Children and Depression at School

Deborah Gray Health Guide
  • I know that the idea in itself is depressing. After all, isn’t back to school time for fresh starts and new pencils and all that jazz? If you’re wondering what happened to the past summer’s happy kid and are concerned that your child, or a child you know is depressed, here’s my perspective.

    I grew up with undiagnosed depression. It seems to have begun when my family moved to a town where a child’s social life and self-worth revolved around playing sports. I, as a bespectacled, uncoordinated bookworm, definitely did not fit in. I was the target of teasing and some physical bullying. In addition, I had undiagnosed ADD, which made certain aspects of schoolwork very difficult as well as causing me to lose focus pretty frequently. A few teachers appreciated my love of reading, but let’s face it – most teachers don’t like the geeky misfits any more than the kids do.

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    So the isolation and inability to fit in increased my depression, which of course made me even shyer and unsure of myself. It was a vicious cycle. I was miserable at school.

    Summer was different, though. I spent time with my sister and the few friends I had, riding bikes, climbing trees and going to the beach. I didn’t have to see the kids who made fun of me or struggle with schoolwork. I also spent part of every summer in Florida with my grandparents, which made school seem very far away.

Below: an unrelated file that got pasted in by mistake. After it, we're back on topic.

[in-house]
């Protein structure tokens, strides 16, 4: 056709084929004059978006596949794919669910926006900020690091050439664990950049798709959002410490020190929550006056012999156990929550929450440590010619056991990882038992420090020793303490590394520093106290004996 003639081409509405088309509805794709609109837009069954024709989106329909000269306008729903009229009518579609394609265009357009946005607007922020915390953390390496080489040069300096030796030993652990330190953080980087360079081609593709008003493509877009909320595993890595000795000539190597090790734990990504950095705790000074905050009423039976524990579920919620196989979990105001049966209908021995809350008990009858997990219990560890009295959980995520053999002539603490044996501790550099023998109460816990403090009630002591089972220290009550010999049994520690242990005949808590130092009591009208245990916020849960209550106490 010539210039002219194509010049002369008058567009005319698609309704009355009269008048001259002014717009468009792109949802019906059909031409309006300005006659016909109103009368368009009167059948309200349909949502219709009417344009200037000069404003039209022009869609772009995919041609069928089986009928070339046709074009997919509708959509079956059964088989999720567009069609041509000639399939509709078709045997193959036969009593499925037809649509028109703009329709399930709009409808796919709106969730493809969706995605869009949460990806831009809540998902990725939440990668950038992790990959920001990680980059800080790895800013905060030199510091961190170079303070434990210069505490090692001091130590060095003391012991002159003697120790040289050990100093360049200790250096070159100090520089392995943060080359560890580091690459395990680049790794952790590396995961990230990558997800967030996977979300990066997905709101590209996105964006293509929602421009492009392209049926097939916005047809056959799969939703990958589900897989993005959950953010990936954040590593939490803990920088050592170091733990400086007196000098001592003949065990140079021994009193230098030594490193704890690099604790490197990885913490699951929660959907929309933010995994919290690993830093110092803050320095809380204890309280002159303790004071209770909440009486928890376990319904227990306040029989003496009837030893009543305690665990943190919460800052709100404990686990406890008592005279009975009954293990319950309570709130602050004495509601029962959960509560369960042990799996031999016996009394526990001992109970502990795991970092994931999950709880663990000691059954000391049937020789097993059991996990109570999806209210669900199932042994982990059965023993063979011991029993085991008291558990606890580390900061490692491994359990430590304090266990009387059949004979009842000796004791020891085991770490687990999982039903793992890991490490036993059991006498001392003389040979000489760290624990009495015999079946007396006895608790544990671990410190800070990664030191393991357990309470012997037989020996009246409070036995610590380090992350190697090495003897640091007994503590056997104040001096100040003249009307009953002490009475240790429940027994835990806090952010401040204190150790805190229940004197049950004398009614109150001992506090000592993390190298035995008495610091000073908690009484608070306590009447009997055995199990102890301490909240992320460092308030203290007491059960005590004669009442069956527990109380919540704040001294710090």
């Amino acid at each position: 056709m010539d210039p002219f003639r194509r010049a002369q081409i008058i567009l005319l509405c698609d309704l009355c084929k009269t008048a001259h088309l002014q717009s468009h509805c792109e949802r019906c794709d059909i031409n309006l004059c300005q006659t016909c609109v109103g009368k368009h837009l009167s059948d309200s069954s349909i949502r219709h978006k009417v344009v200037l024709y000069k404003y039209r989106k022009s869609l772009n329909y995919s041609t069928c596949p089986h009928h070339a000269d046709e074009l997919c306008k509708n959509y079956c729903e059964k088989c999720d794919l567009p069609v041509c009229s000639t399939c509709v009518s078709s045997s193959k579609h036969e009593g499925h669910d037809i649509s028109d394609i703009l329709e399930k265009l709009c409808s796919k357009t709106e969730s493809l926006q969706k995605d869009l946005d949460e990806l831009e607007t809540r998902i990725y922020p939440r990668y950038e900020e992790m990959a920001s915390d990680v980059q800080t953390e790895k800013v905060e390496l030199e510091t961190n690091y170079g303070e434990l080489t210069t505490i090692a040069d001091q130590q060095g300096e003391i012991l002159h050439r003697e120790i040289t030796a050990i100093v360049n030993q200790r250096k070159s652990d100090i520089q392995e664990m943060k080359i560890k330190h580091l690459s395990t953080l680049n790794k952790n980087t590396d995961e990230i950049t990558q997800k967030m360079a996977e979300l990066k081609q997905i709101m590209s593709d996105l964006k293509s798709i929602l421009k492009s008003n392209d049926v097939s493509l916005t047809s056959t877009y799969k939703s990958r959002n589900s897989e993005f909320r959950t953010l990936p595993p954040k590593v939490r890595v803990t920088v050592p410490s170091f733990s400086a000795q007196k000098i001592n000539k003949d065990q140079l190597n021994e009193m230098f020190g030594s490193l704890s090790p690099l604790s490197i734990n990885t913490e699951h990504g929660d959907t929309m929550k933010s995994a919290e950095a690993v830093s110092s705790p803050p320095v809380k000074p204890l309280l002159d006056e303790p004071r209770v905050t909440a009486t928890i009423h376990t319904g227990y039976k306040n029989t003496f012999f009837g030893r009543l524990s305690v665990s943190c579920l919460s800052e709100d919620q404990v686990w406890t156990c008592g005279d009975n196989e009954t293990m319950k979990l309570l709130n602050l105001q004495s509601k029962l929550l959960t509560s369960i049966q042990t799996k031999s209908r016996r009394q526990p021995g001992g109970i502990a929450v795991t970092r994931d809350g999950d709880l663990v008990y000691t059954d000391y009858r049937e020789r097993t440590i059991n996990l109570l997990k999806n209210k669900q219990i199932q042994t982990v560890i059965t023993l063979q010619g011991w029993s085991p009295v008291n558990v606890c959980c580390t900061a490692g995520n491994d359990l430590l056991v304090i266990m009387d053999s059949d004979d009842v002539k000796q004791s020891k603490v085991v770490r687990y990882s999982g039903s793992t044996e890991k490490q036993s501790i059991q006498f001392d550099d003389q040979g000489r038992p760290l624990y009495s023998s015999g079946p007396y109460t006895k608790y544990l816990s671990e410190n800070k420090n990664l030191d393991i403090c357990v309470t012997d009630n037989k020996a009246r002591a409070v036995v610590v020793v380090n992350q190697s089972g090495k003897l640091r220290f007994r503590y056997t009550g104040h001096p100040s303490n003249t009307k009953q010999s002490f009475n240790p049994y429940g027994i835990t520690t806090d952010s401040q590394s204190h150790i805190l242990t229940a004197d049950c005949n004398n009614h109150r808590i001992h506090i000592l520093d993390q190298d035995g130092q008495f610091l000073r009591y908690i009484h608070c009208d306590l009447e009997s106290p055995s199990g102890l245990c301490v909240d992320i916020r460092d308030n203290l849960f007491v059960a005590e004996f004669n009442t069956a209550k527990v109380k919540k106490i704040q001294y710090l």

Then September came. Back to school, back to the teasing and the isolation, back to getting scolded for not paying attention in class and disappointment at my marks on tests. Back to feeling inadequate in gym class and during recess. Nothing had changed except for my teacher and classroom. I also got much less exercise and fresh air, which I think was a factor. My suspicion is that the exercise I got during the summer helped to alleviate my depression to some extent.

    This happens to many depressed adults on Sunday night or Monday morning. They’ve been able to remove themselves from work mentally for two days. Whether depression is caused by their work situation or just exacerbated by it, the impending return can be very hard to deal with.

    Many children with depression have what’s called school avoidance. Mine used to take the form of stomachaches. I wasn’t necessarily faking – it’s possible that stress over attending school did give me stomachaches. But any indeterminate illness like that is another possible sign that a child is depressed and that school could be a big factor in that depression.

    So don’t be surprised if this new school year sends a child back into depression, or seemingly triggers depression. Especially if they are at a new school, or are vulnerable for another reason (best friend moved, etc.). If this is the case, you do want to take steps to get a handle on the depression before it affects the child’s performance at school this year. It’s very possible that therapy is all that’s needed as opposed to medication. In an upcoming blog I’ll talk about treatment options for children with depression.


  • Last reviewed by a physician specializing in depression on 9/26/06.

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Published On: September 26, 2006